Gov. Murphy’s push was during the height of the Fight For 15 labor organizing seen in many cities and states across the country. Make no mistake; they haven’t disappeared. As COVID fades from the public’s concerns, I assure you that this organization’s voice will be amplified as the pandemic highlighted the nation’s need for “essential workers,” many of whom had been receiving far less than $15 an hour for years.
This is the largest group of workers affected by the wage increase. Rather than any defining characteristics about this group, this group is defined by a lack of any qualifying features. If an employee is not seasonal, has more than four co-workers, doesn’t receive tips as a majority of their compensation, and isn’t an agricultural worker, an individual falls under this category.
If the position has a defined period of employment determined by a season or holiday, like badge-checkers at the beach or UPS employees hired for the overflow during December, the individual is a seasonal worker.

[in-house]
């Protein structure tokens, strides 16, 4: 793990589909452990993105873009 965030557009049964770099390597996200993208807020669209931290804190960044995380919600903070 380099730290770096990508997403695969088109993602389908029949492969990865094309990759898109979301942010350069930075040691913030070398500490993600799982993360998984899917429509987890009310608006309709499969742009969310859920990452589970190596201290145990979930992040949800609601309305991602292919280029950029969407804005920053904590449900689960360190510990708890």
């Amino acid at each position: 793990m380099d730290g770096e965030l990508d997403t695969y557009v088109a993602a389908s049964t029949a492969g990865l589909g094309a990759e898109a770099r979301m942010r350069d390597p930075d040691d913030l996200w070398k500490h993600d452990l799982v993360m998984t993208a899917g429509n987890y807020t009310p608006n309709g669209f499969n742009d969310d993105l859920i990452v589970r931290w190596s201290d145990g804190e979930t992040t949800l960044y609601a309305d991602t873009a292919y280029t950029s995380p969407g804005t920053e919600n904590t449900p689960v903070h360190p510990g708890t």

The actual bill defines this specifically as
- “An individual who is not employed by that employer outside of the period of that year commencing on May 1 and ending September 30”
- A business for which “not less than two-thirds of the employer’s gross receipts were received in a continuous period of not more than sixteen weeks or for which not less than 75 percent of the wages paid by the employer during the immediately preceding year were paid for work performed during a single calendar quarter.
Again, in more digestible terms, summer and holiday employees. Yes, there are certainly businesses that can fall outside of these broad terms, but it’s simplest to evaluate
Any employer that has no more than five employees. Yes, it’s that simple.
Any worker employed by a farm to aid in the process of growing crops and/or tending to livestock as a means to produce food products. While some agricultural workers are seasonal workers, they fall into the agricultural category if their work is focused on producing food.